Phasmophobia is an intense fear of ghosts.
For people with a ghost phobia, the mere mention of supernatural things — ghosts, witches, vampires — can be enough to evoke the irrational fear. Other times, a movie or TV show might be responsible.
Recollections or imagined scenarios may be all that’s needed to generate the severe anxiety or absolute terror that is associated with a ghost phobia, too.
Read on to find out if your dread of a scary movie, empty house, or Halloween decoration is a normal level of fear or dislike, or if it’s a genuine phobia.
Many children experience a fear of ghosts or otherworldly beings from a young age. For many, those fears and anxieties will disappear as they move into adolescence. But for others, the fear remains. It may even worsen into a chronic and potentially debilitating phobia.
It’s unclear why phobias of any type develop. Some people with a genetic predisposition to anxiety have an increased risk of developing a phobia. Trauma or distressing life events may set the stage for future phobias. For others, it may develop independently.
People with a phobia of ghosts frequently report sensing a presence when they’re alone. Tiny noises turn into proof positive that their fears are founded. They may even get the distinct impression that they’re being watched or are moments away from a confrontation with a supernatural being.
The sense of dread may be so severe it leaves them unable to move or perform necessary functions. Getting up to go to the bathroom or even falling asleep may be too difficult or provoke too much anxiety.
Other phobias, such as a fear of being alone (autophobia), may actually play into developing phasmophobia. Research suggests people who have intense fears of being alone, especially at night or when sleeping, may likewise have a fear of these ghostly presences.
It isn’t clear if the fear of ghosts comes first or if it develops as a result of an existing fear of the darkness and nighttime.
People with a fear of ghosts my experience symptoms, such as:
- panic attacks
- difficulty sleeping alone
- intense anxiety
- intense sense of dread or impending doom
- not going to the bathroom at night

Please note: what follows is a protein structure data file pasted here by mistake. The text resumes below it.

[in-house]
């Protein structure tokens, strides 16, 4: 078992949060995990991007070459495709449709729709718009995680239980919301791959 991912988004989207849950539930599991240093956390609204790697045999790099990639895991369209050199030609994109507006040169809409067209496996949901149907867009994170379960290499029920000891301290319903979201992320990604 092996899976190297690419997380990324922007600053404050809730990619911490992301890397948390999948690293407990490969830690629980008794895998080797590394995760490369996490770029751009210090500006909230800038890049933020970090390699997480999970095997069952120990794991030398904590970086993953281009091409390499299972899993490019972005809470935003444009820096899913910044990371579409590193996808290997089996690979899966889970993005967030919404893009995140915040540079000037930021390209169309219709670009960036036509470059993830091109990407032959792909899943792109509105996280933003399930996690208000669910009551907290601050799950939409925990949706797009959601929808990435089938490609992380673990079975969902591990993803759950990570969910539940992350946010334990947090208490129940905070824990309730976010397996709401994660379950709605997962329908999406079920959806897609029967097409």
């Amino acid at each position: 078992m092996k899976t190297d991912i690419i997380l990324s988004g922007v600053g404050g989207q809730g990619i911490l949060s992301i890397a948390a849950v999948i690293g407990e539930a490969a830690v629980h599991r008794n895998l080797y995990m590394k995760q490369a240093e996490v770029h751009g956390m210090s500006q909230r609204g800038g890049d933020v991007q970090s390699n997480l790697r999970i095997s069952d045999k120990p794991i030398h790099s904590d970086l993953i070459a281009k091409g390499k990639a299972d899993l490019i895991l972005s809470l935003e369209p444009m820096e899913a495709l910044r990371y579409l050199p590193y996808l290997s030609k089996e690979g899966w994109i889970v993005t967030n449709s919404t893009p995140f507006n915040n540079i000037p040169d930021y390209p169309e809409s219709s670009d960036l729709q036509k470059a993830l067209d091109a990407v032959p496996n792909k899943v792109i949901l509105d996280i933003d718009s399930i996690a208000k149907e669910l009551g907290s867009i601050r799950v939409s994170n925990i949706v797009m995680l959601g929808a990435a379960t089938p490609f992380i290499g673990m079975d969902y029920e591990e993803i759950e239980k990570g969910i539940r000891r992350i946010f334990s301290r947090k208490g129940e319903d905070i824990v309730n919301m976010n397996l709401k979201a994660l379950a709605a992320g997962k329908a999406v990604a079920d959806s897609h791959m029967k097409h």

- avoiding being alone
- daytime drowsiness (from lack of sleep)
- drop in productivity (from lack of sleep)
A panic attack is the most common symptom of a phobia. It’s immensely disabling, as it often interrupts and stops a person’s daily life. However, you can have a true phobia and not have panic attacks. Other symptoms may be present and debilitating enough for a diagnosis.
People with this phobia may begin to develop rituals, or activities they do in an attempt to avoid or “ward off” ghosts they might encounter.
If these rituals become compulsive — that is, you cannot carry on your normal activities unless you do these measures first — you may be developing an obsessive compulsive disorder (OCD.
A fear of ghosts isn’t just a problem for Halloween night or when walking the dark streets of an old city. Actually, a fear of ghosts can pop into your daily life at any point, rendering you too nervous or anxious to continue on with your daily activities. You may have a ghost phobia if you:
Can’t be left alone
People with phasmophobia may be entirely too uncomfortable or anxious to be left at home or in the office alone, especially at night. Sleeping alone in a house overnight is likely entirely out of the question. Likewise, traveling for work — and being alone in a hotel room — may also be problematic.
Avoid dark spaces in home
You may think a fear of monsters under the bed passes as children transition into their adolescent years — and for many, it does — but people with this phobia may fear:
- dark closets
- dark rooms
- dark windows
- dark spaces under furniture
Recall fearful images
People with this phobia may know to avoid scary movies, but if they accidentally see something — a movie trailer, perhaps — or are made to watch it for some reason, the images from the movie may replay in their mind again and again. This will increase anxiety and symptoms.
Likewise, reading scary stories or researching supernatural activities may trigger the phobia.
Experience sleep loss
Because nighttime often heightens the sense of dread and worry for people with a fear of ghosts, sleep may be nearly impossible. This is especially true if you’re alone. Ultimately, this can lead to sleep deprivation, daytime sleepiness, and a drop in productivity at work.
When there is one fear, there may be other phobias.
For example, people with a fear of ghosts or other supernatural beings (phasmophobia) may also have an intense fear of being alone (autophobia). Another person’s presence is comforting and invites a sense of security.
Many people with a fear of ghosts are also irrationally fearful of nighttime (nvetophobia) or darkness (achluophobia). Akin to ghosts, shadows can also cause intense fears (sciophobia).
Many people may develop a fear of ghosts after the death of a loved one, so the idea of being around death or dead things may also cause intense anxiety (necrophobia)
Of course, ghosts are a common Halloween theme, and the association with ghosts may also cause a fear of witches (wiccaphobia) or vampires (sanguivoriphobia). If all Halloween decorations are too much, you may have samhainophobia, or fear of Halloween.